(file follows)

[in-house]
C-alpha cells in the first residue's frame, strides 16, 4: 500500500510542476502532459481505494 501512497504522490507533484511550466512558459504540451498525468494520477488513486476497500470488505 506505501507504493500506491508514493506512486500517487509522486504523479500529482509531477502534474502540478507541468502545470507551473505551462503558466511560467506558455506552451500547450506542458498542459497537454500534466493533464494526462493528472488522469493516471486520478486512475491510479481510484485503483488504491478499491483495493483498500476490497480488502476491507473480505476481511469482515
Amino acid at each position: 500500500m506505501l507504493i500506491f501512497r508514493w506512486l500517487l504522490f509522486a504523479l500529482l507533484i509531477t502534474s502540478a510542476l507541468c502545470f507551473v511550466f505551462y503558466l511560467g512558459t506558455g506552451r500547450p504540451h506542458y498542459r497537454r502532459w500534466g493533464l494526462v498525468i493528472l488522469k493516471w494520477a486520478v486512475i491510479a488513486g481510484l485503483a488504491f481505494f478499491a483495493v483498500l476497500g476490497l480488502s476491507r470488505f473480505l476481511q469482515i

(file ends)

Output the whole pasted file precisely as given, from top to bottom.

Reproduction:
[in-house]
C-alpha cells in the first residue's frame, strides 16, 4: 500500500510542476502532459481505494 501512497504522490507533484511550466512558459504540451498525468494520477488513486476497500470488505 506505501507504493500506491508514493506512486500517487509522486504523479500529482509531477502534474502540478507541468502545470507551473505551462503558466511560467506558455506552451500547450506542458498542459497537454500534466493533464494526462493528472488522469493516471486520478486512475491510479481510484485503483488504491478499491483495493483498500476490497480488502476491507473480505476481511469482515
Amino acid at each position: 500500500m506505501l507504493i500506491f501512497r508514493w506512486l500517487l504522490f509522486a504523479l500529482l507533484i509531477t502534474s502540478a510542476l507541468c502545470f507551473v511550466f505551462y503558466l511560467g512558459t506558455g506552451r500547450p504540451h506542458y498542459r497537454r502532459w500534466g493533464l494526462v498525468i493528472l488522469k493516471w494520477a486520478v486512475i491510479a488513486g481510484l485503483a488504491f481505494f478499491a483495493v483498500l476497500g476490497l480488502s476491507r470488505f473480505l476481511q469482515i